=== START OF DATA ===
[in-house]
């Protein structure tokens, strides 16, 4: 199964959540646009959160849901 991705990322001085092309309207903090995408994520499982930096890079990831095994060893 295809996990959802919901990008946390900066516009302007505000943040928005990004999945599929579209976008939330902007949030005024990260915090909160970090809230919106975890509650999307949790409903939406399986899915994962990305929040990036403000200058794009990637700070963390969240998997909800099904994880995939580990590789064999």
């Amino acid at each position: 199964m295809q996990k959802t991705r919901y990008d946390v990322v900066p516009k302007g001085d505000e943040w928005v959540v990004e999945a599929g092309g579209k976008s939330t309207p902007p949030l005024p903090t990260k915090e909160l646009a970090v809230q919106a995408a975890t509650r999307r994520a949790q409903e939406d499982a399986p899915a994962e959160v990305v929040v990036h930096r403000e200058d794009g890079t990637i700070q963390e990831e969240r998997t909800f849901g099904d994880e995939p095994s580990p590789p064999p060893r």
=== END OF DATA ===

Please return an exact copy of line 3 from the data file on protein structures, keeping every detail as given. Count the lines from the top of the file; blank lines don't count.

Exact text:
């Amino acid at each position: 199964m295809q996990k959802t991705r919901y990008d946390v990322v900066p516009k302007g001085d505000e943040w928005v959540v990004e999945a599929g092309g579209k976008s939330t309207p902007p949030l005024p903090t990260k915090e909160l646009a970090v809230q919106a995408a975890t509650r999307r994520a949790q409903e939406d499982a399986p899915a994962e959160v990305v929040v990036h930096r403000e200058d794009g890079t990637i700070q963390e990831e969240r998997t909800f849901g099904d994880e995939p095994s580990p590789p064999p060893r």